Monday, March 11, 2013

Knitted Garters

The latest challenge in the Historical Sew Fortnightly, Challenge #5: Peasants and Pioneers, was somehow very difficult for me. I spent most of the fortnight wondering what on earth I could make that would fit the challenge and also be useful to me. I don't do any serious reenacting or living history; my historical dressing consists almost entirely of wearing ball gowns to local themed dances. The only real opportunity I have of dressing in simple everyday clothing is the Dickens Fair, and I just made myself a completely new ensemble for that last fall.

I wracked my brain for 12 of the 14 days, then woke up Saturday morning with a plan: I would make a small, simple knitted project. While knitting can be very complex and delicate, it can also be quite practical and workaday — perfect for the current challenge. Upperclass ladies of leisure might knit fancy silk purses, but every working class woman learned to knit as an economical way to provide her family with stockings and other useful articles. After a quick brainstorming/internet-surfing session, I decided to make knitted garters. They are a small, quick knit, can be worn with the fanciest of ball gowns, but would have been made by even the lowliest peasant girl in the 19th century as an opportunity of honing her knitting skills.

The first search hit on Google for "knitted garters" leads to this lovely post from the blog World Turn'd Upside Down, complete with a pattern and helpful interpretive drawings. The pattern was published in Godey's Lady's Book in 1862, but is similar in style to instructions found in the Workwoman's Guide and other earlier sources.

I present to you my peasant girl knitted garters:

The Challenge: #5 — Peasants and Pioneers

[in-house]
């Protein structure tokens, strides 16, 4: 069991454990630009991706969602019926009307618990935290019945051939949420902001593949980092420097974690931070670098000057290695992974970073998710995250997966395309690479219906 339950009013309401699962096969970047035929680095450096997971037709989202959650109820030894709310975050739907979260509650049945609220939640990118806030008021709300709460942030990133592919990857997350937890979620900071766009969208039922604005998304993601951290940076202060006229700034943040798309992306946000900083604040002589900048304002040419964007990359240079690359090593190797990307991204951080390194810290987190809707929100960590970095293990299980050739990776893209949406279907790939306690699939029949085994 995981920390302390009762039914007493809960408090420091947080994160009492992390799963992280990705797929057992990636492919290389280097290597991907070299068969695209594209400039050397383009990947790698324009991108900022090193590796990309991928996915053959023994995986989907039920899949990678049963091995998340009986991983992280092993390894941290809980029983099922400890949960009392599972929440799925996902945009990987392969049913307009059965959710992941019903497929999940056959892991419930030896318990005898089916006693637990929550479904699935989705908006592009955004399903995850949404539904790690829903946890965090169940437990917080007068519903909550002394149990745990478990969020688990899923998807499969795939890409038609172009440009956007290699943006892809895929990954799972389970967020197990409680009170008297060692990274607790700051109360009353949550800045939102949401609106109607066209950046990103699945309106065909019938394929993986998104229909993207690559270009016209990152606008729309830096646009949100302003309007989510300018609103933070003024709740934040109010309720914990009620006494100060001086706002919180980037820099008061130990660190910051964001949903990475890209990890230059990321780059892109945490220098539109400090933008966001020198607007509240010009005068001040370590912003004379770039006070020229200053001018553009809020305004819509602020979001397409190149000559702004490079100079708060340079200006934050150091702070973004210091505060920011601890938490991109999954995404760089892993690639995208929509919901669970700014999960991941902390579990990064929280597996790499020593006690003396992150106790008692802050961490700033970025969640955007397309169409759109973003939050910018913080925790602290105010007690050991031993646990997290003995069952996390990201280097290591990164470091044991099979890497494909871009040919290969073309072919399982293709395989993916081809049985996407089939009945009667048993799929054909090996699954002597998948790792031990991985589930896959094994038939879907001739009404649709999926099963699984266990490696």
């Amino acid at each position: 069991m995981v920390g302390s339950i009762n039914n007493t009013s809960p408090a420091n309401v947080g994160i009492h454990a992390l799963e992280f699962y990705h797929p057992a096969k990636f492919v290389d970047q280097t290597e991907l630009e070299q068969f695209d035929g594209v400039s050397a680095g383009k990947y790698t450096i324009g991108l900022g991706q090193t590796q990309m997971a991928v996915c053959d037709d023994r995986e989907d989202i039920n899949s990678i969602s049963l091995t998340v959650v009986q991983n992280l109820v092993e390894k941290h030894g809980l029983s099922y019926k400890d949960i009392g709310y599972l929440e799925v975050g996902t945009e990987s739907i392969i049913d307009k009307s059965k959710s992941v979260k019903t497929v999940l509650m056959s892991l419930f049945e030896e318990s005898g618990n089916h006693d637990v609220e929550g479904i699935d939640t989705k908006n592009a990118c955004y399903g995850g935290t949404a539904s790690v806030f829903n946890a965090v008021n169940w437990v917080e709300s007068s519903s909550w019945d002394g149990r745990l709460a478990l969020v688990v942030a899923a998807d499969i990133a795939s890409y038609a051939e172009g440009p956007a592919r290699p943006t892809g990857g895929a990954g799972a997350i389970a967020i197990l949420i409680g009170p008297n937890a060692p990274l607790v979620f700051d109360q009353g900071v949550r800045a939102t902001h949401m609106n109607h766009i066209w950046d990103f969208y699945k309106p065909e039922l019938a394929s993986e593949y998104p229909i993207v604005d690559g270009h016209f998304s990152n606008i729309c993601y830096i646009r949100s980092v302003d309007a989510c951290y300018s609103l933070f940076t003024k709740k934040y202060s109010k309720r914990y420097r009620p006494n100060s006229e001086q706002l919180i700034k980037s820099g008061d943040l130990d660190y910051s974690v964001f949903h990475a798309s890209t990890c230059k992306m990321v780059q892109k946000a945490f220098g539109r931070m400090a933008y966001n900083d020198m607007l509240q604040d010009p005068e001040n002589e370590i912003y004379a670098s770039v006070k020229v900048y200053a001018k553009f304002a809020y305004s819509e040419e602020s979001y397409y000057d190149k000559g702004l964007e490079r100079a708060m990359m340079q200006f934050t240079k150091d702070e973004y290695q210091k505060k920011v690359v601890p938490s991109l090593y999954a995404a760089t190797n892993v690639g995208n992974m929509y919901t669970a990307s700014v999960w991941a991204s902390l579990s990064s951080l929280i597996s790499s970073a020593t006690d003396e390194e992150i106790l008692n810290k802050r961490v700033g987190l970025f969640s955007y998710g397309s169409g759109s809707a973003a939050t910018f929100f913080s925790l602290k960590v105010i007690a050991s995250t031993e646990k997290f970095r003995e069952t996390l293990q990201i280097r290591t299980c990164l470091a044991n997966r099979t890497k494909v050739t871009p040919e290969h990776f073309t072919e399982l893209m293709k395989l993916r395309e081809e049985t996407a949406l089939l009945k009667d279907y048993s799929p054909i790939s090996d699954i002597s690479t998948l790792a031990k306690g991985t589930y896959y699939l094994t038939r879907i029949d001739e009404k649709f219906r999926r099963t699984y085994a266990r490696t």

Fabric: None

Pattern: "A New Style of Garter" from Godey's Lady's Book 1862, as shared and explained on World Turn'd Upside Down

Year: 1862, but appropriate for any part of the mid-19th century

Notions: Fingering weight wool yarn from my stash (white and burgundy), size 1 knitting needles

How historically accurate is it? Very accurate. The materials are very close to what would have been used, and I followed the pattern exactly. The only part I'm not certain about is the needle size, but I think I was pretty close. 

Hours to complete: 5-6

First worn: Will be worn later this year

Total cost: Nothing — materials came entirely from my stash. 


Here they are tied. They're not holding anything up, as I don't have any period appropriate stockings to wear them with yet. 


I love any excuse to make a tassel. 


This is the drawing that accompanied the original pattern. I did pretty good, I think!


1 comment:

  1. These are excellent! I've made the same pattern, in white and red, and they're so cute. I didn't order yarn, so I had to use sport weight wool and I think size 2 or 3 needles, but they still look VERY similar. So I think your size 1's are perfect!

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